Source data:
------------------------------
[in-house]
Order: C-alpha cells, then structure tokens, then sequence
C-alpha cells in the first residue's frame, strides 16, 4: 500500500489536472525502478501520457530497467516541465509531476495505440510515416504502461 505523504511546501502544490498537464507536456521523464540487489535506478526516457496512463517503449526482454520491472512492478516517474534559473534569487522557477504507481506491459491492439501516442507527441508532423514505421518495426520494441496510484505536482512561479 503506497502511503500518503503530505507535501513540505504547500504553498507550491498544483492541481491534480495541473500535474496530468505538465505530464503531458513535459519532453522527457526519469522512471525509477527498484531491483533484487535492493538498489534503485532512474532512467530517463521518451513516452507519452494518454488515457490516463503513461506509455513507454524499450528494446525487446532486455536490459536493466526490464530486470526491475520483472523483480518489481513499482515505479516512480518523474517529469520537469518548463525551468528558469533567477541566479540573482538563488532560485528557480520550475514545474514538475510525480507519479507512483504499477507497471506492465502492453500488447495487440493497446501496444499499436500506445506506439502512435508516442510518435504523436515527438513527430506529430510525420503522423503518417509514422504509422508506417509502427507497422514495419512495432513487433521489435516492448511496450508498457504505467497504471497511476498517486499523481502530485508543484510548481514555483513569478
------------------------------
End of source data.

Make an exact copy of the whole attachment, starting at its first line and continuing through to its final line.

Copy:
[in-house]
Order: C-alpha cells, then structure tokens, then sequence
C-alpha cells in the first residue's frame, strides 16, 4: 500500500489536472525502478501520457530497467516541465509531476495505440510515416504502461 505523504511546501502544490498537464507536456521523464540487489535506478526516457496512463517503449526482454520491472512492478516517474534559473534569487522557477504507481506491459491492439501516442507527441508532423514505421518495426520494441496510484505536482512561479 503506497502511503500518503503530505507535501513540505504547500504553498507550491498544483492541481491534480495541473500535474496530468505538465505530464503531458513535459519532453522527457526519469522512471525509477527498484531491483533484487535492493538498489534503485532512474532512467530517463521518451513516452507519452494518454488515457490516463503513461506509455513507454524499450528494446525487446532486455536490459536493466526490464530486470526491475520483472523483480518489481513499482515505479516512480518523474517529469520537469518548463525551468528558469533567477541566479540573482538563488532560485528557480520550475514545474514538475510525480507519479507512483504499477507497471506492465502492453500488447495487440493497446501496444499499436500506445506506439502512435508516442510518435504523436515527438513527430506529430510525420503522423503518417509514422504509422508506417509502427507497422514495419512495432513487433521489435516492448511496450508498457504505467497504471497511476498517486499523481502530485508543484510548481514555483513569478